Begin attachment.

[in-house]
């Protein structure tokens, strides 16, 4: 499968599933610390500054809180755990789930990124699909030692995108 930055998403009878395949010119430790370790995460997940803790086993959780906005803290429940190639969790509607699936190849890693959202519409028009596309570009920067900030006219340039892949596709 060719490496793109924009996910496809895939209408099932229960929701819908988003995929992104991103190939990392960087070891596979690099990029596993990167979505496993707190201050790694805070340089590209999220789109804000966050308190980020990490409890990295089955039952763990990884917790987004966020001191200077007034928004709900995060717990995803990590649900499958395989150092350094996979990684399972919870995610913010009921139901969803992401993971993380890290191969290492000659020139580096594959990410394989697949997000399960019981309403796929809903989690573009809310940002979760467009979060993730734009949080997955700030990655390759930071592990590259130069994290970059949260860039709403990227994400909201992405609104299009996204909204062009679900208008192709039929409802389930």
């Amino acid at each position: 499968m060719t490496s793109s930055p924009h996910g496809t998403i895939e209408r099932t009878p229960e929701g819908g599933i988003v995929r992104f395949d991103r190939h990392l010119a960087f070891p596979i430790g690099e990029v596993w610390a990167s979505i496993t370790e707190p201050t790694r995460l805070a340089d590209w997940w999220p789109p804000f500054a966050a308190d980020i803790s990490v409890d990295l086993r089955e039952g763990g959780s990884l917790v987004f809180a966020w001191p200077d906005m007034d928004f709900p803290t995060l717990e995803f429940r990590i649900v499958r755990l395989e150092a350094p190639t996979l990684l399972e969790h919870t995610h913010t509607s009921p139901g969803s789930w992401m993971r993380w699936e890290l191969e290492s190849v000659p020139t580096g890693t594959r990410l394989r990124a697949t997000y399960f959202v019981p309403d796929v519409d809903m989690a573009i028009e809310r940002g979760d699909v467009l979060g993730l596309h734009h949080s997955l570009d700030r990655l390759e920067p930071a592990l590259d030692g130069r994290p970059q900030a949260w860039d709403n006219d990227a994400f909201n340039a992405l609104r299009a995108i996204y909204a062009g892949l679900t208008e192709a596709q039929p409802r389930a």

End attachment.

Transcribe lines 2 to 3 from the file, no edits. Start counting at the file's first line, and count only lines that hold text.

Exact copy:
């Protein structure tokens, strides 16, 4: 499968599933610390500054809180755990789930990124699909030692995108 930055998403009878395949010119430790370790995460997940803790086993959780906005803290429940190639969790509607699936190849890693959202519409028009596309570009920067900030006219340039892949596709 060719490496793109924009996910496809895939209408099932229960929701819908988003995929992104991103190939990392960087070891596979690099990029596993990167979505496993707190201050790694805070340089590209999220789109804000966050308190980020990490409890990295089955039952763990990884917790987004966020001191200077007034928004709900995060717990995803990590649900499958395989150092350094996979990684399972919870995610913010009921139901969803992401993971993380890290191969290492000659020139580096594959990410394989697949997000399960019981309403796929809903989690573009809310940002979760467009979060993730734009949080997955700030990655390759930071592990590259130069994290970059949260860039709403990227994400909201992405609104299009996204909204062009679900208008192709039929409802389930």
């Amino acid at each position: 499968m060719t490496s793109s930055p924009h996910g496809t998403i895939e209408r099932t009878p229960e929701g819908g599933i988003v995929r992104f395949d991103r190939h990392l010119a960087f070891p596979i430790g690099e990029v596993w610390a990167s979505i496993t370790e707190p201050t790694r995460l805070a340089d590209w997940w999220p789109p804000f500054a966050a308190d980020i803790s990490v409890d990295l086993r089955e039952g763990g959780s990884l917790v987004f809180a966020w001191p200077d906005m007034d928004f709900p803290t995060l717990e995803f429940r990590i649900v499958r755990l395989e150092a350094p190639t996979l990684l399972e969790h919870t995610h913010t509607s009921p139901g969803s789930w992401m993971r993380w699936e890290l191969e290492s190849v000659p020139t580096g890693t594959r990410l394989r990124a697949t997000y399960f959202v019981p309403d796929v519409d809903m989690a573009i028009e809310r940002g979760d699909v467009l979060g993730l596309h734009h949080s997955l570009d700030r990655l390759e920067p930071a592990l590259d030692g130069r994290p970059q900030a949260w860039d709403n006219d990227a994400f909201n340039a992405l609104r299009a995108i996204y909204a062009g892949l679900t208008e192709a596709q039929p409802r389930a």